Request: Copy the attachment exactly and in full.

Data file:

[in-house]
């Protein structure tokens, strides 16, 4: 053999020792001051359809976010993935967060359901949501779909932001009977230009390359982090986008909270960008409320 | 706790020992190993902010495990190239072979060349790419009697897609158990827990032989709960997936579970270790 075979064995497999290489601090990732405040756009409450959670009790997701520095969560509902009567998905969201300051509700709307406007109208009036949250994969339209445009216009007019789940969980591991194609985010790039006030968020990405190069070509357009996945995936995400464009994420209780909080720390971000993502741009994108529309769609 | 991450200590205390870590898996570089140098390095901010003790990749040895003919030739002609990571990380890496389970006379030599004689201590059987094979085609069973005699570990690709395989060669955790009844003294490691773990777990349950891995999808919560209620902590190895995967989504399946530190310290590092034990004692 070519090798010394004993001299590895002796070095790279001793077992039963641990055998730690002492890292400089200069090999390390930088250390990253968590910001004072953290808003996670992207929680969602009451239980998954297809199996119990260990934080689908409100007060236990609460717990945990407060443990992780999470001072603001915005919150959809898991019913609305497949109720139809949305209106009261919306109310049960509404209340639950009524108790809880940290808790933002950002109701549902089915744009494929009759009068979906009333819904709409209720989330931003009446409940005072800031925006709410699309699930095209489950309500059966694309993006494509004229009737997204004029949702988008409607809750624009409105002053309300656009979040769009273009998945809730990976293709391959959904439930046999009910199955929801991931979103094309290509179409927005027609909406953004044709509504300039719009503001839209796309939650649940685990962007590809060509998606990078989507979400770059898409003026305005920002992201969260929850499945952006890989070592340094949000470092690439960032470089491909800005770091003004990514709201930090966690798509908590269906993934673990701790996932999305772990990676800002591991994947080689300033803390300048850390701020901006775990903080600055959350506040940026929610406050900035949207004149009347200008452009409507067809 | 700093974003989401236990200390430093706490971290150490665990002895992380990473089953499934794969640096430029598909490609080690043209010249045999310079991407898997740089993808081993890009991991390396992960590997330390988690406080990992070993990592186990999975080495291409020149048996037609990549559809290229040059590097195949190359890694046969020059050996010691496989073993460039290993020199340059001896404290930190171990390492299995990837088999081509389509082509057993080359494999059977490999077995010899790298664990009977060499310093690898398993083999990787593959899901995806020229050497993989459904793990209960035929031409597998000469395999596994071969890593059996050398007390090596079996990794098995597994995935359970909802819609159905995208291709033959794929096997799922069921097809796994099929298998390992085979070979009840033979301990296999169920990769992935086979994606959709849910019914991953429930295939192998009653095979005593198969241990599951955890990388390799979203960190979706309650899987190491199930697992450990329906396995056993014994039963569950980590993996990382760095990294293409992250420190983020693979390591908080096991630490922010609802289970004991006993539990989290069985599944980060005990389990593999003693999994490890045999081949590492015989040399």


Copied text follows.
[in-house]
């Protein structure tokens, strides 16, 4: 053999020792001051359809976010993935967060359901949501779909932001009977230009390359982090986008909270960008409320 | 706790020992190993902010495990190239072979060349790419009697897609158990827990032989709960997936579970270790 075979064995497999290489601090990732405040756009409450959670009790997701520095969560509902009567998905969201300051509700709307406007109208009036949250994969339209445009216009007019789940969980591991194609985010790039006030968020990405190069070509357009996945995936995400464009994420209780909080720390971000993502741009994108529309769609 | 991450200590205390870590898996570089140098390095901010003790990749040895003919030739002609990571990380890496389970006379030599004689201590059987094979085609069973005699570990690709395989060669955790009844003294490691773990777990349950891995999808919560209620902590190895995967989504399946530190310290590092034990004692 070519090798010394004993001299590895002796070095790279001793077992039963641990055998730690002492890292400089200069090999390390930088250390990253968590910001004072953290808003996670992207929680969602009451239980998954297809199996119990260990934080689908409100007060236990609460717990945990407060443990992780999470001072603001915005919150959809898991019913609305497949109720139809949305209106009261919306109310049960509404209340639950009524108790809880940290808790933002950002109701549902089915744009494929009759009068979906009333819904709409209720989330931003009446409940005072800031925006709410699309699930095209489950309500059966694309993006494509004229009737997204004029949702988008409607809750624009409105002053309300656009979040769009273009998945809730990976293709391959959904439930046999009910199955929801991931979103094309290509179409927005027609909406953004044709509504300039719009503001839209796309939650649940685990962007590809060509998606990078989507979400770059898409003026305005920002992201969260929850499945952006890989070592340094949000470092690439960032470089491909800005770091003004990514709201930090966690798509908590269906993934673990701790996932999305772990990676800002591991994947080689300033803390300048850390701020901006775990903080600055959350506040940026929610406050900035949207004149009347200008452009409507067809 | 700093974003989401236990200390430093706490971290150490665990002895992380990473089953499934794969640096430029598909490609080690043209010249045999310079991407898997740089993808081993890009991991390396992960590997330390988690406080990992070993990592186990999975080495291409020149048996037609990549559809290229040059590097195949190359890694046969020059050996010691496989073993460039290993020199340059001896404290930190171990390492299995990837088999081509389509082509057993080359494999059977490999077995010899790298664990009977060499310093690898398993083999990787593959899901995806020229050497993989459904793990209960035929031409597998000469395999596994071969890593059996050398007390090596079996990794098995597994995935359970909802819609159905995208291709033959794929096997799922069921097809796994099929298998390992085979070979009840033979301990296999169920990769992935086979994606959709849910019914991953429930295939192998009653095979005593198969241990599951955890990388390799979203960190979706309650899987190491199930697992450990329906396995056993014994039963569950980590993996990382760095990294293409992250420190983020693979390591908080096991630490922010609802289970004991006993539990989290069985599944980060005990389990593999003693999994490890045999081949590492015989040399």